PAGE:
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In an increasing number of communities along the Massachusetts coast, erosion and flooding are causing damage even during minor storms. As a coastal property owner, assessing your property’s vulnerability to storm waves and flooding can greatly enhance your ability to address these and other storm damage problems. CZM's StormSmart Coasts program has assembled the following information on this topic, organized into the following categories:
The loss (erosion) and gain (accretion) of coastal land is a visible result of the way shorelines are reshaped by dynamic coastal conditions. To help make informed and responsible decisions, shorefront landowners need information on both current and historical shoreline trends, including reliable measurements of erosion and accretion rates.
As part of the National Flood Insurance Program (NFIP), the Federal Emergency Management Agency (FEMA) produces Flood Insurance Rate Maps (FIRMs) to show the areas that are predicted to flood in a storm event having a 1% chance of occurring in a given year (also called the 100-year storm). FIRMs are typically available for viewing at your Town Hall and online through FEMA’s Flood Map Service Center. These online resources can help homeowners understand the NFIP and how to read the FIRMs:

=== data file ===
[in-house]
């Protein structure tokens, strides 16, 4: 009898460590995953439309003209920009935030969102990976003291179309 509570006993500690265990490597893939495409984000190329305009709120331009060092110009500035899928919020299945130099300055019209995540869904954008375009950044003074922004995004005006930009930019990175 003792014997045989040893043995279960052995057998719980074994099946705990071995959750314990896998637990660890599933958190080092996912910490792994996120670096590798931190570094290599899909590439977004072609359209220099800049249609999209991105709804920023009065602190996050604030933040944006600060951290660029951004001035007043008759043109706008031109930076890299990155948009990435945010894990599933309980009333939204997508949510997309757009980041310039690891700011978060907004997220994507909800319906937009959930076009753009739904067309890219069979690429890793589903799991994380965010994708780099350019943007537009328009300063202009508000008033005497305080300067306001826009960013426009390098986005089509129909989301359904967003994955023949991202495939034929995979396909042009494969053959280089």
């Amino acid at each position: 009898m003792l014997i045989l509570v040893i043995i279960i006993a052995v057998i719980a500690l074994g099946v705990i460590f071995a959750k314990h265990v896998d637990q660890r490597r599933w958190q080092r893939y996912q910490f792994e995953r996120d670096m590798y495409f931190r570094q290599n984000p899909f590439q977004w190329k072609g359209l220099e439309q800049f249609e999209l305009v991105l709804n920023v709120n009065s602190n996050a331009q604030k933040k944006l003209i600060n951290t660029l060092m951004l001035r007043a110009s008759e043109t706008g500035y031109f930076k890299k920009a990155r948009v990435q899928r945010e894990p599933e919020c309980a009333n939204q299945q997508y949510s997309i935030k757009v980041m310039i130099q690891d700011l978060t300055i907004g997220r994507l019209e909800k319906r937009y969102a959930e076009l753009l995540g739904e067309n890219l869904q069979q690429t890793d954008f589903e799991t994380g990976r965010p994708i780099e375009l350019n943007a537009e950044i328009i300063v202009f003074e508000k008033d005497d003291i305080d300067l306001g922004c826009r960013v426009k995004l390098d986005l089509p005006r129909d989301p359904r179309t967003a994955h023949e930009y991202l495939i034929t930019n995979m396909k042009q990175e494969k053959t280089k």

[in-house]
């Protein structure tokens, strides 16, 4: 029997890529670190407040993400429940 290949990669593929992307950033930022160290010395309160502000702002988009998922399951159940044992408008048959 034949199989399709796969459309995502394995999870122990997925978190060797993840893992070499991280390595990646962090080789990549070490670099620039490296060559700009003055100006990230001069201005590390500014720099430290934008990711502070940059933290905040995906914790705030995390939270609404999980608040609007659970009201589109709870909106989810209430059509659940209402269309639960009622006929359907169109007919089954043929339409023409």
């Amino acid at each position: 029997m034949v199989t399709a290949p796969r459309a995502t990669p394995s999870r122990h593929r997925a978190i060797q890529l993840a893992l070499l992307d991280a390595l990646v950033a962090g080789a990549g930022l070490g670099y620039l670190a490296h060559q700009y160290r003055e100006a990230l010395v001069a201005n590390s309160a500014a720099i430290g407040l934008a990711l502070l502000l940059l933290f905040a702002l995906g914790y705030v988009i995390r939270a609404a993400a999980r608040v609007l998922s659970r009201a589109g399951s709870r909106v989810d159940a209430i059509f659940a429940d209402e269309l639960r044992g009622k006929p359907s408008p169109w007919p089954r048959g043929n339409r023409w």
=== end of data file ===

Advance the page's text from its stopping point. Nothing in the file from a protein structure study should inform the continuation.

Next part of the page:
Storm surge is the rise in water level caused by a severe storm, such as a hurricane or northeaster. The advancing surge combined with wind and normal tides increases the effective sea level and can create extensive storm damage. Coastal inundation is the flooding of normally dry, low-lying coastal land, primarily caused by severe weather events along the coast, estuaries, and adjoining rivers. See the following links for information on the potential impacts of storm surge and coastal inundation on the coast:
Sea level rise refers to the increase in mean sea level over time. Sea level has been rising in Massachusetts for thousands of years since the retreat of the last glaciers over 20,000 years ago. During the last century, tide gauges and satellites indicate an acceleration of sea level rise relative to the past rate. For more information on current trends and potential future change in sea level, see the following:
Coastal property owners likely to be impacted by storms, waves, tides, and wind can keep informed of current coastal conditions and predicted storms. For links to storm-related information, see these two CZ-Tips: